The remainder of the biblical canon seems to be a long and arduous journey of Man struggling to find redemption from this fallen state, to transcend our self-conscious disposition that causes us to hide and separate ourselves from at-one-ment with God. The Jewish scriptures follow a pursuit of the ideal State, the Promised Land, the New Jerusalem, the proper political structure as saving grace. The New Testament, by contrast, turns to the individual as the key to salvation, pointing to the kings of Israel as culminating in the figure of Christ, the King of kings. What Christ embodies is the creative and truthful Word, the exploratory heroic spirit that voluntarily takes upon his shoulders the sins of the whole world, and in so doing saves the world. He willingly accepts his suffering and faces forthrightly the depths of hell, of chaos, the unknown, and as a result transcends suffering through death and rebirth. Such is the fundamental ethos that grounds our civilization, a truth not to be grasped by the intellect first and foremost as historical fact, but more importantly as a pattern of action to be embodied on the basis of faith. To be a Christian means, after all, not to merely give intellectual assent to the historicity of some supposed event in time, but to be a ‘little Christ,’ to take up your cross and bear it voluntarily, and in so doing transcend the fallen state of Man. In that sense I certainly strive to be a Christian, in spite of whatever cynical relationship to Christianity I might otherwise struggle against.
While Christianity itself by no means has a monopoly on the ethos of the heroic savior, of the truthful, creative, and exploratory individual, the biblical narrative and Christian tradition have nonetheless served as the fundamental means by which this ethos has been encoded in Western culture, and in my own psyche. There is a limitless potential to expand on the nature of this ethos both from within the Christian tradition itself as well as from a wide array of perspectives entirely independent from religious traditions. Some of these perspectives I have been especially delving into in the last year, which include psychology and neuroscience, philosophy, evolutionary theory, dynamical systems theory, art and music. While this blog post serves as a sort of summarized update of what I’ve been focused on of late, I am continuing to work on a far more lengthy post that weaves these perspectives into a far more comprehensive unity, because put together, these perspectives serve to bridge the gap between the religious and the scientific, between the poetic and the technical, giving way to a comprehensive view of what it means to be human in a way that can guide us both in our own personal lives as well as in the development of our most powerful intelligent technologies.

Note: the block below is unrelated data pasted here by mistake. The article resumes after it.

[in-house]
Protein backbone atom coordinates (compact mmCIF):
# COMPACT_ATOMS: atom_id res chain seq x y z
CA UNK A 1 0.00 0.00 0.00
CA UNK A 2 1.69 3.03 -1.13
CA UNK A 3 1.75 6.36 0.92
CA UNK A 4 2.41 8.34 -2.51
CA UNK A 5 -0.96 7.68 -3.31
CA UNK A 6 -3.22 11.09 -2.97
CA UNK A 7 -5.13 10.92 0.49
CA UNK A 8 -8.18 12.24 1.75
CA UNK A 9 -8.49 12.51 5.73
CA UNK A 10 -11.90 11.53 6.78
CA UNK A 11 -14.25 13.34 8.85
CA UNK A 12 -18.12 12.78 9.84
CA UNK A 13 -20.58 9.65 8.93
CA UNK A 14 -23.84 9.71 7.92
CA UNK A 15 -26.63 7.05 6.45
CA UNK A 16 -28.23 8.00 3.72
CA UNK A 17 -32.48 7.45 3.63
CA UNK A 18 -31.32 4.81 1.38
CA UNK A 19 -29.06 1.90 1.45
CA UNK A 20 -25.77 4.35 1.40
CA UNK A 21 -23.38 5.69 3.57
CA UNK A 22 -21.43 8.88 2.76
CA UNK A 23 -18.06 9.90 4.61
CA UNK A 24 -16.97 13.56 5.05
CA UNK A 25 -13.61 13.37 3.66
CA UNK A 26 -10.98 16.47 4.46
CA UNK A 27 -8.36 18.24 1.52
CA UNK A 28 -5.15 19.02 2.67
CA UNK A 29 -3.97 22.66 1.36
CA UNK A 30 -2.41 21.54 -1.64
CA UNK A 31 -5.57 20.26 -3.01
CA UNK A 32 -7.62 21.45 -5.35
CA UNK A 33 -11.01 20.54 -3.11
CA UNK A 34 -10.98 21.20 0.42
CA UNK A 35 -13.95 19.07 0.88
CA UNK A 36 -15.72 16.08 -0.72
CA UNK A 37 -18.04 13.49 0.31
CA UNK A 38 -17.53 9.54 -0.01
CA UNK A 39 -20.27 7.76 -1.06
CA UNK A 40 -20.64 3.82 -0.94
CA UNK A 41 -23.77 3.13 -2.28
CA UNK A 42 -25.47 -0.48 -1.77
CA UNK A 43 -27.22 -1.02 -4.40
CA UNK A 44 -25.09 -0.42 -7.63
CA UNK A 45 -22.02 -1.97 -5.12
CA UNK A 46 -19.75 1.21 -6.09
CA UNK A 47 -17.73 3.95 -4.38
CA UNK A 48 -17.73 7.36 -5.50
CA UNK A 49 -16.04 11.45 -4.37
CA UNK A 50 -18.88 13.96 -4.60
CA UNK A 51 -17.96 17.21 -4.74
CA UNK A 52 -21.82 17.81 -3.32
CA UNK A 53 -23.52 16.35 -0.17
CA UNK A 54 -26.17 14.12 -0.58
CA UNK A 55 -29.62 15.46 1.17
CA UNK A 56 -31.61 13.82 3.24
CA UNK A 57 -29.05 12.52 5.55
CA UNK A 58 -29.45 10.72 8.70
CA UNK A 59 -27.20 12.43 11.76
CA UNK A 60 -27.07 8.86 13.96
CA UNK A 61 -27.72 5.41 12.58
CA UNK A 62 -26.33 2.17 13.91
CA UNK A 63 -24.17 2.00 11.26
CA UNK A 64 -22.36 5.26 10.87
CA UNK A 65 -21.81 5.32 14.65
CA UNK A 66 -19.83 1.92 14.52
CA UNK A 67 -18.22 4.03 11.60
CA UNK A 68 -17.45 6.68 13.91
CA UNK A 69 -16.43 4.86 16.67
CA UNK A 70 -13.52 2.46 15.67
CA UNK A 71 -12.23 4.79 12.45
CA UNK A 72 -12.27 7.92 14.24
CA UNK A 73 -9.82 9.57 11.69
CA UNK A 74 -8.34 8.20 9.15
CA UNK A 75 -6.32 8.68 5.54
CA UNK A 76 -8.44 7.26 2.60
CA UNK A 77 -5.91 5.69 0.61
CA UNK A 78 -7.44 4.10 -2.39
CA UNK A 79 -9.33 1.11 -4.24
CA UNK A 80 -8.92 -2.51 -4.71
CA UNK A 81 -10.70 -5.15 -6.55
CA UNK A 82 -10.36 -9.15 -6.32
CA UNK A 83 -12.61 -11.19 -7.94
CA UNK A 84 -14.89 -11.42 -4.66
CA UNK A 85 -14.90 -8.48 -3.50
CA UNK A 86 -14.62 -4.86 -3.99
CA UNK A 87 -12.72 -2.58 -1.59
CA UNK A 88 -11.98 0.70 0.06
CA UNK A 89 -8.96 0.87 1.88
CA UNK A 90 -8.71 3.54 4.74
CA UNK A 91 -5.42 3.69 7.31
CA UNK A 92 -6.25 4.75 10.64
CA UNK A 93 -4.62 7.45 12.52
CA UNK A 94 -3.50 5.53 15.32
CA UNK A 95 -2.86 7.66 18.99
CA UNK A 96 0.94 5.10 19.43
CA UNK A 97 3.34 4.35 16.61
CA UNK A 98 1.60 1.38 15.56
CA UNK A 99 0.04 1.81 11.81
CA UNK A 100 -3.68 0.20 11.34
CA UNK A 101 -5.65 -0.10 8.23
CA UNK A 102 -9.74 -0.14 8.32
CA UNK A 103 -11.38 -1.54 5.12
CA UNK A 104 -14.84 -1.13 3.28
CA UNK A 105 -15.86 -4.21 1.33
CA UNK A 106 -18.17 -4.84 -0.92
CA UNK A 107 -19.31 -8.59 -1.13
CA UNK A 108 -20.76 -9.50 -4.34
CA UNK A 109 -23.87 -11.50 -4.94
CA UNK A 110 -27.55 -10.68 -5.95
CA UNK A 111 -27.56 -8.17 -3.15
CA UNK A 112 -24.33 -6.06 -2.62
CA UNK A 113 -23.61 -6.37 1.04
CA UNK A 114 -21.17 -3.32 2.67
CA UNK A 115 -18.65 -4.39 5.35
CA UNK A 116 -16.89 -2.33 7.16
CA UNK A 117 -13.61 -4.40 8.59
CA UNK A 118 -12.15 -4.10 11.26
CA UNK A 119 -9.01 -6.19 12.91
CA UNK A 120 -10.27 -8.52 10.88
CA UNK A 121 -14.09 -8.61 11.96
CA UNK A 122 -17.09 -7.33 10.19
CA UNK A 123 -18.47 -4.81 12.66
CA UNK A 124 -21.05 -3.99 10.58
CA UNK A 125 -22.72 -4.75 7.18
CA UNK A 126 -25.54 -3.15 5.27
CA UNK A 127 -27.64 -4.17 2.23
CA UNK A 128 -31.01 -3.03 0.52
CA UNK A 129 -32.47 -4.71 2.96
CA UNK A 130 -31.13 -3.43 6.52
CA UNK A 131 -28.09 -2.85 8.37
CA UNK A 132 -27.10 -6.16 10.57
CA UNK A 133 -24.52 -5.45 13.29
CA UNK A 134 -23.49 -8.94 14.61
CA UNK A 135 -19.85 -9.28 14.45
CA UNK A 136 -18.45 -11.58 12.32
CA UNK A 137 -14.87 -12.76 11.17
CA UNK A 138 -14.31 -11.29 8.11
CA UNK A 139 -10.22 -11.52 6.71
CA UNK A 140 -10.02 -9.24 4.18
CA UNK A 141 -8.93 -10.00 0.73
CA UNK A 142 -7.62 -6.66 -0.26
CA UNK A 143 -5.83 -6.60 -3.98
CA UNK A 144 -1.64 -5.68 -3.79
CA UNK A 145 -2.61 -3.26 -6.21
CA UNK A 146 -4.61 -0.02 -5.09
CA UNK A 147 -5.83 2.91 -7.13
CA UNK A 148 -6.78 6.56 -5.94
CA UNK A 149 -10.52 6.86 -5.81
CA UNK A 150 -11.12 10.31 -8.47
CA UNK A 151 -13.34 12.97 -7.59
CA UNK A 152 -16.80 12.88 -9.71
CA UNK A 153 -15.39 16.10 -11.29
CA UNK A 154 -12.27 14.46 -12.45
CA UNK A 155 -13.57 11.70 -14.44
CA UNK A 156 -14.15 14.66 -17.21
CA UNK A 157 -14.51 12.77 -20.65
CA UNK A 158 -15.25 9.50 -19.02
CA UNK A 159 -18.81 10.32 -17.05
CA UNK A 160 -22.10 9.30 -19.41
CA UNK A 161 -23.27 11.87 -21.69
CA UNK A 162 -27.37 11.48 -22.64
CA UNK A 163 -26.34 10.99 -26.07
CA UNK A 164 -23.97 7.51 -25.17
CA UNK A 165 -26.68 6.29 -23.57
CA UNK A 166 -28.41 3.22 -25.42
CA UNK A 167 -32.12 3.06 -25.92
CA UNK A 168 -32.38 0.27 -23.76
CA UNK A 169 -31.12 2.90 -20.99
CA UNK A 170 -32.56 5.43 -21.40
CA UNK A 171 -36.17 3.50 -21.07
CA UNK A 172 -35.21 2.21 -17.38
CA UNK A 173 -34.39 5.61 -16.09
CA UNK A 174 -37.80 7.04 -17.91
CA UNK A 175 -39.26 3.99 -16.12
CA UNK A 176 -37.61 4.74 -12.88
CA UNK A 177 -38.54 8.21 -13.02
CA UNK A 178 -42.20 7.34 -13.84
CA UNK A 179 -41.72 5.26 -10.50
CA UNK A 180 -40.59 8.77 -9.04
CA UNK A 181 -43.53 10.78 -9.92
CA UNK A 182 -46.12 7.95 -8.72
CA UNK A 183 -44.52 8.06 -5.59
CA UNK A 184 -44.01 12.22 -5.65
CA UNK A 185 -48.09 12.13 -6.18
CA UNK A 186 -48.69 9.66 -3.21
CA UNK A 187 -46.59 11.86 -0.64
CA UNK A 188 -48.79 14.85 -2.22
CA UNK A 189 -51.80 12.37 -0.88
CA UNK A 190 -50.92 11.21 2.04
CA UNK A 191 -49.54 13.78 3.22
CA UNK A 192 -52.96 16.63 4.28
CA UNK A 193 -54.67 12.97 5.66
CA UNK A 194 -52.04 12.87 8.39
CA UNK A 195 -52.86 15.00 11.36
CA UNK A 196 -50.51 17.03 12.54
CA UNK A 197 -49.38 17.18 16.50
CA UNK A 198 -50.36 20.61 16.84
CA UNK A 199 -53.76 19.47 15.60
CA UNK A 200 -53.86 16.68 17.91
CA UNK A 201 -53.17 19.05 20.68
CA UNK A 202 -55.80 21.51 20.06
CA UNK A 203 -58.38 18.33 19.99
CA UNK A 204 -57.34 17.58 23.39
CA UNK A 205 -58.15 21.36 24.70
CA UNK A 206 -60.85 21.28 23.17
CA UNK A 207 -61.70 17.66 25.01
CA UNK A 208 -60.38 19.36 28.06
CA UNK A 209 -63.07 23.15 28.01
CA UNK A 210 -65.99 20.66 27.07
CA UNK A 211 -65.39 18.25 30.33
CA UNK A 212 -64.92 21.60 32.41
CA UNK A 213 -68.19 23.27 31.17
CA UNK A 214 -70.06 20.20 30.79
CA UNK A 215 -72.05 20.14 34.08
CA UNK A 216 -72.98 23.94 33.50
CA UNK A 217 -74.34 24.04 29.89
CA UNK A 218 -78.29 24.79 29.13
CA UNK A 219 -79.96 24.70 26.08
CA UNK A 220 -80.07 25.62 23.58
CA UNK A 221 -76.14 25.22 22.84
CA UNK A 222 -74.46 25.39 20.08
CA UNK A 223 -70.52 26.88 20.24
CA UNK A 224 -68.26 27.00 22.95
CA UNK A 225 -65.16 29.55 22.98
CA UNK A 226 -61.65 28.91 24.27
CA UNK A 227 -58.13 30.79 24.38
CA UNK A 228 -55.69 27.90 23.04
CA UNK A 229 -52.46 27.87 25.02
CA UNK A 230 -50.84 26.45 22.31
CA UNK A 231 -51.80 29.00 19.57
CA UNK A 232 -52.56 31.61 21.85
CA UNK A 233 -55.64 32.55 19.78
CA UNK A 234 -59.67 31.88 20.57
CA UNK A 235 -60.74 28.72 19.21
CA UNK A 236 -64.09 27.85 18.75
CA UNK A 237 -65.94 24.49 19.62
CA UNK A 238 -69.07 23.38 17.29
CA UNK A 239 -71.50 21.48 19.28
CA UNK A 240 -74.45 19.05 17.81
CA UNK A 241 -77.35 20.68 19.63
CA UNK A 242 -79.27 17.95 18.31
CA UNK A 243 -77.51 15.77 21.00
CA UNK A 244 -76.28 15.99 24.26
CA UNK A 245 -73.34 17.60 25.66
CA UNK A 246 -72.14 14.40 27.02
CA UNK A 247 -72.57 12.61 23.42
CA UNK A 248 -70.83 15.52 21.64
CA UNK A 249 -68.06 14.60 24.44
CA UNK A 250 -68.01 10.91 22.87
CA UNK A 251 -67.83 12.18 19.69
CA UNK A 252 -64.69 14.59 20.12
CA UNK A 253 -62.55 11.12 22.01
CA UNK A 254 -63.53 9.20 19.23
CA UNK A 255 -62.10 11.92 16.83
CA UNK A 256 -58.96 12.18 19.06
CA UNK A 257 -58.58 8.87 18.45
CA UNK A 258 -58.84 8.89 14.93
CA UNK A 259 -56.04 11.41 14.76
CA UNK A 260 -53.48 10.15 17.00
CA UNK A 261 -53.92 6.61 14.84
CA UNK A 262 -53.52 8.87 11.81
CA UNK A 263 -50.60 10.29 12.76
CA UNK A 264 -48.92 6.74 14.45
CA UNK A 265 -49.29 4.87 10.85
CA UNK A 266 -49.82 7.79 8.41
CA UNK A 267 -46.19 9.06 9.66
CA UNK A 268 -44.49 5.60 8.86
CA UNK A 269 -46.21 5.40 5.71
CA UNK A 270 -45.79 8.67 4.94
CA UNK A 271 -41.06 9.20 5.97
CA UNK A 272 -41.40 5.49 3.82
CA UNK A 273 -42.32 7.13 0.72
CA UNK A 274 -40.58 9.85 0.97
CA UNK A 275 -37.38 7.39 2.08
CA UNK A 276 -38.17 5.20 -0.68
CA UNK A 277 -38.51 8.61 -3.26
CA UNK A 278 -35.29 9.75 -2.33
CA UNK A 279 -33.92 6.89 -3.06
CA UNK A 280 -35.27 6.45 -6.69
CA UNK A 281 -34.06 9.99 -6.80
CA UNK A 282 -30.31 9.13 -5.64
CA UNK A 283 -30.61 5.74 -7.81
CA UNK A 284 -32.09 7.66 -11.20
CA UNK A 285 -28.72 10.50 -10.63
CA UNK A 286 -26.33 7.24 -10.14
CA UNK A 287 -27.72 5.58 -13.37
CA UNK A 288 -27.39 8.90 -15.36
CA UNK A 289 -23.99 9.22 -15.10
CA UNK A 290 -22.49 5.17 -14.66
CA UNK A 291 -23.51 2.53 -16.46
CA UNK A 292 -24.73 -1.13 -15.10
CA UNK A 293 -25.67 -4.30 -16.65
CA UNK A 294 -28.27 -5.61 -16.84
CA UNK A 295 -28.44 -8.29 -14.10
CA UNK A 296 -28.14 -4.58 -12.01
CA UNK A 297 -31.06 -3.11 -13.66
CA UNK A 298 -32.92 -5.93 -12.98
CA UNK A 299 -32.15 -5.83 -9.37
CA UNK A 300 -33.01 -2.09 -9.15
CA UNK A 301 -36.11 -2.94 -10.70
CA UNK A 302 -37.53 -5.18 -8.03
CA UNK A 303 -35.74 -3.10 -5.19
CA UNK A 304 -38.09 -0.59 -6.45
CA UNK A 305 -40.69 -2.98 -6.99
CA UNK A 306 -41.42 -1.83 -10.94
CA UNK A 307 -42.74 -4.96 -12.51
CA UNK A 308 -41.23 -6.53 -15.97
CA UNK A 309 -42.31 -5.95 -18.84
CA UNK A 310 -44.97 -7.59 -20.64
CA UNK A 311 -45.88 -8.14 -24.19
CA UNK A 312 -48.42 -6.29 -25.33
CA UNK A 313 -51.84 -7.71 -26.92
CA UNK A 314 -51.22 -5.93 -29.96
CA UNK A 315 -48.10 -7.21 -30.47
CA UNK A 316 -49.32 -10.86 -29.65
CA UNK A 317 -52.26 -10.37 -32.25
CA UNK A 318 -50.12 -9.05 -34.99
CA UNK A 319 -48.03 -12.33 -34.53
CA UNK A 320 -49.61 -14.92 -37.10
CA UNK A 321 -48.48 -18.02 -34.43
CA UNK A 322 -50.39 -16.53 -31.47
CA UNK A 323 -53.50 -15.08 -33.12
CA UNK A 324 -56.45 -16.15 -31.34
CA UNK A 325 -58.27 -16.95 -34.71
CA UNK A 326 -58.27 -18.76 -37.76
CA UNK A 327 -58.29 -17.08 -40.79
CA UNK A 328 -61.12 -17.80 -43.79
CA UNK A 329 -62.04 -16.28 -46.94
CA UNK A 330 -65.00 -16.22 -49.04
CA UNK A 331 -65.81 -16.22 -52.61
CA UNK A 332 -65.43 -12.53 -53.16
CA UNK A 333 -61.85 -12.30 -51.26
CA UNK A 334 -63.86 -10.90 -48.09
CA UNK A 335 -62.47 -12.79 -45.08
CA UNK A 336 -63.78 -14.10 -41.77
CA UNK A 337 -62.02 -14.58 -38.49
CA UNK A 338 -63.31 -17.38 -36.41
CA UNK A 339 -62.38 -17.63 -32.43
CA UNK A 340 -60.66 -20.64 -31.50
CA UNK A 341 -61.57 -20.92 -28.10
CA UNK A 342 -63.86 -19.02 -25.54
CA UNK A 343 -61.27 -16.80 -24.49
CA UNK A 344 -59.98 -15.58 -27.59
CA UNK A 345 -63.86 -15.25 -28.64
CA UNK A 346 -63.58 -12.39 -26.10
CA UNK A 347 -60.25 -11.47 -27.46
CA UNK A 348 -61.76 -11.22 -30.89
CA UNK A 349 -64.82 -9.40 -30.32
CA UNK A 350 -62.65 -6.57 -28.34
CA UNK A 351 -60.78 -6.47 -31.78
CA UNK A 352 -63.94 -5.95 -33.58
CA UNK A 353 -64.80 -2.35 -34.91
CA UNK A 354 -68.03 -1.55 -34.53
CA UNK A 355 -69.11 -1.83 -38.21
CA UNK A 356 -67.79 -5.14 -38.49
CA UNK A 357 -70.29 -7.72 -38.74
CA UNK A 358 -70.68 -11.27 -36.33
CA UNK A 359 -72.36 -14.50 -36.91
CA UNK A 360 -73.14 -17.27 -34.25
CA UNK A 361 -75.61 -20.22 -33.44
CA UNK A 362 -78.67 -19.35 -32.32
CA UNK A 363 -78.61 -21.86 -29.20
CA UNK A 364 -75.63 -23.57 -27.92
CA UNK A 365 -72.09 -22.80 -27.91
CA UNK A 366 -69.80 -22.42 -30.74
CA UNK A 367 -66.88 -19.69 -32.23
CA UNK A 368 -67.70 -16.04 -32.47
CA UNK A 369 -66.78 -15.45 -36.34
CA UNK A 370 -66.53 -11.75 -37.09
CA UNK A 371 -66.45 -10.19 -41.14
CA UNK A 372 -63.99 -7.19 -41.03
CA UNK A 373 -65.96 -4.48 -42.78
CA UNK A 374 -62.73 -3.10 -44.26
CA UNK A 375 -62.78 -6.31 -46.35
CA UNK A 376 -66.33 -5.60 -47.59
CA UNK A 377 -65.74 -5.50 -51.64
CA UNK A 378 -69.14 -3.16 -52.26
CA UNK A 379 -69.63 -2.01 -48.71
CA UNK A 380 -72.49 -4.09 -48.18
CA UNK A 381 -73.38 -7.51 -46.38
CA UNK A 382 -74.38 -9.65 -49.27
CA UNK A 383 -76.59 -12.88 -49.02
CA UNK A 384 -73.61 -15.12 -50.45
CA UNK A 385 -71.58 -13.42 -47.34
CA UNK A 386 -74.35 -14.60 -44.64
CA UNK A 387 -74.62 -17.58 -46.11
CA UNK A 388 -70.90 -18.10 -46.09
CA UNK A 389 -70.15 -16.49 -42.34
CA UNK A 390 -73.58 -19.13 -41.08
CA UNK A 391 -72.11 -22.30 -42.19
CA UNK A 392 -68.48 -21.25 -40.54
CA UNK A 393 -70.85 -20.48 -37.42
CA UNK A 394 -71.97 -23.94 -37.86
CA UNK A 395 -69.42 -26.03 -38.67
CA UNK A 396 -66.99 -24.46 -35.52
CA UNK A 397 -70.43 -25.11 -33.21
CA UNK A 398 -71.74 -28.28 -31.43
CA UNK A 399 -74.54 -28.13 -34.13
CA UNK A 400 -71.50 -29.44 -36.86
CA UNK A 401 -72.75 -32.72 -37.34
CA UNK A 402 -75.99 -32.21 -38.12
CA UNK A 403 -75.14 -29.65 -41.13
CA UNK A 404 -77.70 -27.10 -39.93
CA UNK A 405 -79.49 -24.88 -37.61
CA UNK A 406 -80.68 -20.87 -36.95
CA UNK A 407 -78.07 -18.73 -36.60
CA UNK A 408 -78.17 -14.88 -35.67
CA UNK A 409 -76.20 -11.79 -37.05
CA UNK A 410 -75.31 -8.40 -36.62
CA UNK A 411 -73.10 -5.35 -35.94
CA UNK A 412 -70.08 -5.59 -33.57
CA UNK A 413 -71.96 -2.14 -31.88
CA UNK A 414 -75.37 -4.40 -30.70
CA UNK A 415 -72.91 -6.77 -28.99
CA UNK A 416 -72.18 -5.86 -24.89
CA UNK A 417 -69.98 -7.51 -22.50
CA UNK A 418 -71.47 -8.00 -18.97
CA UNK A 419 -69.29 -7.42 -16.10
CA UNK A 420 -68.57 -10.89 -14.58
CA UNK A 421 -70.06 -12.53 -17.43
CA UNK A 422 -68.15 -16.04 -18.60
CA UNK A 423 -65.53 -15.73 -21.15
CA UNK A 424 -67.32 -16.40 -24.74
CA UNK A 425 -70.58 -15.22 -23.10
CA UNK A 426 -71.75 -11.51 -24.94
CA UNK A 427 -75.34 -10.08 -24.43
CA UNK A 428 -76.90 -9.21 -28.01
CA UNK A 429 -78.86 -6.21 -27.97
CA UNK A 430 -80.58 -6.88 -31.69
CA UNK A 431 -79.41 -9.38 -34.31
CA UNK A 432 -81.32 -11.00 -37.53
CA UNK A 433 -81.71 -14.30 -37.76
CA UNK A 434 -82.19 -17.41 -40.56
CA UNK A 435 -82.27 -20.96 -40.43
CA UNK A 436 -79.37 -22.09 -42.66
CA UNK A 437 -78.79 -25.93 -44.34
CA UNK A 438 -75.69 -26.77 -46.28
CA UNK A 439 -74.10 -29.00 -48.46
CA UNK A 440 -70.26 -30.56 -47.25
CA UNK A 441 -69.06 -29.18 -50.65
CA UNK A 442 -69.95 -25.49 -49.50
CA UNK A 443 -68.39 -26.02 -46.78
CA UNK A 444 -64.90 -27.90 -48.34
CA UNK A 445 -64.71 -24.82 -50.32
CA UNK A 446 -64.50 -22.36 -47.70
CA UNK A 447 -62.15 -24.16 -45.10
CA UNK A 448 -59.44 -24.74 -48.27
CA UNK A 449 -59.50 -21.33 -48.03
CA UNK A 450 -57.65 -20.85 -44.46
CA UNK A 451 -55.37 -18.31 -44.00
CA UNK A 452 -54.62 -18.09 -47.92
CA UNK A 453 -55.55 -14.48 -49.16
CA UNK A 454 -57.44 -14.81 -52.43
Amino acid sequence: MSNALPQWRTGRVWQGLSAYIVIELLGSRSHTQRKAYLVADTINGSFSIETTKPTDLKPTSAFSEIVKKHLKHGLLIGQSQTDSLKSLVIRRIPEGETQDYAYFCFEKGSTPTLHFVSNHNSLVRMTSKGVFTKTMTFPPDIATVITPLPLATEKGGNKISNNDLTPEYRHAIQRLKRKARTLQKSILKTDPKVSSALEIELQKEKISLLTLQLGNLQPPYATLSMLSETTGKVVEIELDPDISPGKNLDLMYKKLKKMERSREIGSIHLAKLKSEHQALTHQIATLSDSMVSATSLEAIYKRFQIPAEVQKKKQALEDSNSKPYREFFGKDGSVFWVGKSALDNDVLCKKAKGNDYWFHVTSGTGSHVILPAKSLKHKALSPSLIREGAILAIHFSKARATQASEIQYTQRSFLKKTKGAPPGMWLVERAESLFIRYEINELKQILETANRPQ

To pursue the path of the Savior, the Hero, is to ‘aim true,’ and to move closer to Heaven. To miss this target is to ‘sin,’ to move closer to Hell. To be ‘righteous before God’ is to be actively engaged in life, of one mind and body, optimally oriented on the Sustainable Path. To me, faith looks to be the embodied proposition that it is in pursuit of this Path that we illuminate the Path, that it is in this ‘wrestling with God’ that we come to truly know God, and that doing so is ultimately worth the inevitable suffering of life.